London Reconnections: A Typeface for the Underground

Photo by J-Cornelius

I’m not someone who knows much about fonts or type, but I came across an article entitled London Reconnections: A Typeface for the Underground and found it both fascinating and quite accessible.

The typeface should have “the bold simplicity of the authentic lettering of the finest periods” Pick wrote to Johnston. It should also, he told him, be easy to read from a moving train and in bad lighting, be noticeably up-to-date with the times, and yet also be completely different from anything found on other shops and signage. Finally, in true Frank Pick style, Johnston was told that each letter should be “a strong and unmistakeable symbol.”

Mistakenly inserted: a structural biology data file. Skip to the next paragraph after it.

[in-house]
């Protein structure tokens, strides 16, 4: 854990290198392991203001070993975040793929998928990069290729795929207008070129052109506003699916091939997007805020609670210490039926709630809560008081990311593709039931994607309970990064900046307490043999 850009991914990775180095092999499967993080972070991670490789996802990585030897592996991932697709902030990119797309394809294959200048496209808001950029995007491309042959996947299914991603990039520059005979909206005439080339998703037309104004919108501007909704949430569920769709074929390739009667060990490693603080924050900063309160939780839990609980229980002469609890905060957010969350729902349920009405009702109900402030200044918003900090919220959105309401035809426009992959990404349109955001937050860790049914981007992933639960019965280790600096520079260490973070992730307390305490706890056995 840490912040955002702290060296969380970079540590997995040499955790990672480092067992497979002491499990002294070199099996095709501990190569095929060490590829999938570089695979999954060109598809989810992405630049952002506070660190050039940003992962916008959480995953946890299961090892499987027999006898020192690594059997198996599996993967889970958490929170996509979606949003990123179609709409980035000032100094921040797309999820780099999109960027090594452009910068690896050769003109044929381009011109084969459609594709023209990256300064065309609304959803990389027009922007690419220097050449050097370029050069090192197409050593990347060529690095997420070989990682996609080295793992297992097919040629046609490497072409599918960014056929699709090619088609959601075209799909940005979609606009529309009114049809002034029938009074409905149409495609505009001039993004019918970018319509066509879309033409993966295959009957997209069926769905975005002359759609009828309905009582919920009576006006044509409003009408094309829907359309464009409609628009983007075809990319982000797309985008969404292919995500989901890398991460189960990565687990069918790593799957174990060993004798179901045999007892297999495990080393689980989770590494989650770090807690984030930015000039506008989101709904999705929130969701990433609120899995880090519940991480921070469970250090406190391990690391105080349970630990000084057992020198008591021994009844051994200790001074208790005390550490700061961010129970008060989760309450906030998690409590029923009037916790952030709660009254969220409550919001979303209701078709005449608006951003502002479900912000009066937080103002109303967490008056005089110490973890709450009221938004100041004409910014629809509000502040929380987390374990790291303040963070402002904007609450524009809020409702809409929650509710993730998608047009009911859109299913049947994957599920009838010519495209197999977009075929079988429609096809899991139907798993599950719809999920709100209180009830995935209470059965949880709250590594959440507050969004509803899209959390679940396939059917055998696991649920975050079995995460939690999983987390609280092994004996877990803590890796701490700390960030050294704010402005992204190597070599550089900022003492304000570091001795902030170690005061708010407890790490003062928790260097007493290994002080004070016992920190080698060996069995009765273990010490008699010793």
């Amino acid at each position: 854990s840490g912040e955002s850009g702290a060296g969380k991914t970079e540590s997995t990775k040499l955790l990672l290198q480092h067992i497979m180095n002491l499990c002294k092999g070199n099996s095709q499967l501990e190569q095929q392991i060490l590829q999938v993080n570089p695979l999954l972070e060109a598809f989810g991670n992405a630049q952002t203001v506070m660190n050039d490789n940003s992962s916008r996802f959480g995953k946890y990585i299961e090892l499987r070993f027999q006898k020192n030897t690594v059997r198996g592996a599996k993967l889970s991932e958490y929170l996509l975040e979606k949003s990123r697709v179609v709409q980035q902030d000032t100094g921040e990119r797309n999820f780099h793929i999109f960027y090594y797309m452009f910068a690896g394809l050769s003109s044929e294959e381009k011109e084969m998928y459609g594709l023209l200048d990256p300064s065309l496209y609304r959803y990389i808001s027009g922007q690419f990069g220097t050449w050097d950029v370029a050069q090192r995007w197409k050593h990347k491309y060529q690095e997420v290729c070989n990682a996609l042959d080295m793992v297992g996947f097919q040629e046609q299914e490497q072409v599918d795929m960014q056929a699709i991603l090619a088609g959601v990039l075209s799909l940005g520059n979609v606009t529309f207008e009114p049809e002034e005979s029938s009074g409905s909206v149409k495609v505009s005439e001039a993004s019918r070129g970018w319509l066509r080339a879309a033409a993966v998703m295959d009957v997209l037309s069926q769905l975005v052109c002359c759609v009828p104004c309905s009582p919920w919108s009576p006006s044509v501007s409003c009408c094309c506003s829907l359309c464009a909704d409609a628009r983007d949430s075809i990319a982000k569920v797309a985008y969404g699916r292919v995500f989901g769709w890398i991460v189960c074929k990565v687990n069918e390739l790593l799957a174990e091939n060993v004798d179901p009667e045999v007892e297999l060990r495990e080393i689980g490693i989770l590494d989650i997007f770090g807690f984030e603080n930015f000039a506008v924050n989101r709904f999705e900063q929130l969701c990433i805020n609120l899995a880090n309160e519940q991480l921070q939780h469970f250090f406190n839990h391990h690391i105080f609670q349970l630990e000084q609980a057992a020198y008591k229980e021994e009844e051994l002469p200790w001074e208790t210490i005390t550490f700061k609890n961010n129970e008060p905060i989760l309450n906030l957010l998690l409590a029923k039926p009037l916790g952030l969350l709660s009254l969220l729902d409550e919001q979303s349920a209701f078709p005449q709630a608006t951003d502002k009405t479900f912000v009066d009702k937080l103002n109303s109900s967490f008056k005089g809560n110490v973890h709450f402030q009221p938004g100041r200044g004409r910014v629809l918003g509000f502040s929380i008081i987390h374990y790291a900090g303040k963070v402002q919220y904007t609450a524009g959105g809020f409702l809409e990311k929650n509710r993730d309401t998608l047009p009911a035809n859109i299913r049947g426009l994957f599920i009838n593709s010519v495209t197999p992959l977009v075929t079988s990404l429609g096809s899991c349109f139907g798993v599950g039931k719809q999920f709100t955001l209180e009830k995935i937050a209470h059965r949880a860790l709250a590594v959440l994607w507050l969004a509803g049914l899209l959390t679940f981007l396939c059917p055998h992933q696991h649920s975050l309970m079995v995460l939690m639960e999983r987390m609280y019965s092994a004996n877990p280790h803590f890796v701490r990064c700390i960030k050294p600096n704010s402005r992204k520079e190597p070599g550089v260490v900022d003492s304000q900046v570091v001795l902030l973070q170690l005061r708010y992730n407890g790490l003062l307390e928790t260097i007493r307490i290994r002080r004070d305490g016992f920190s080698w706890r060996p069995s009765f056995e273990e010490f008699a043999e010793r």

I got really particular about fonts when we were working on our wedding invitations. And I also discovered the joy of ligatures (which I never really knew about), when playing around with a font called Feel Script.

I can see how folks get lost and obsessed with type. As those who do design for a living know, there’s a ton of work and thought and process underneath the surface. More there than most non-designers ever get to see, or ever know.

In reading this article I was awed at what all went into the typeface, its evolution, and how it influenced (and continues to influence) people to this day. All from something as simple, seemingly, as a font.

// Sidenote: For an article on type, I found it actually quite hard to read. I use Readability for things like this, and love it.

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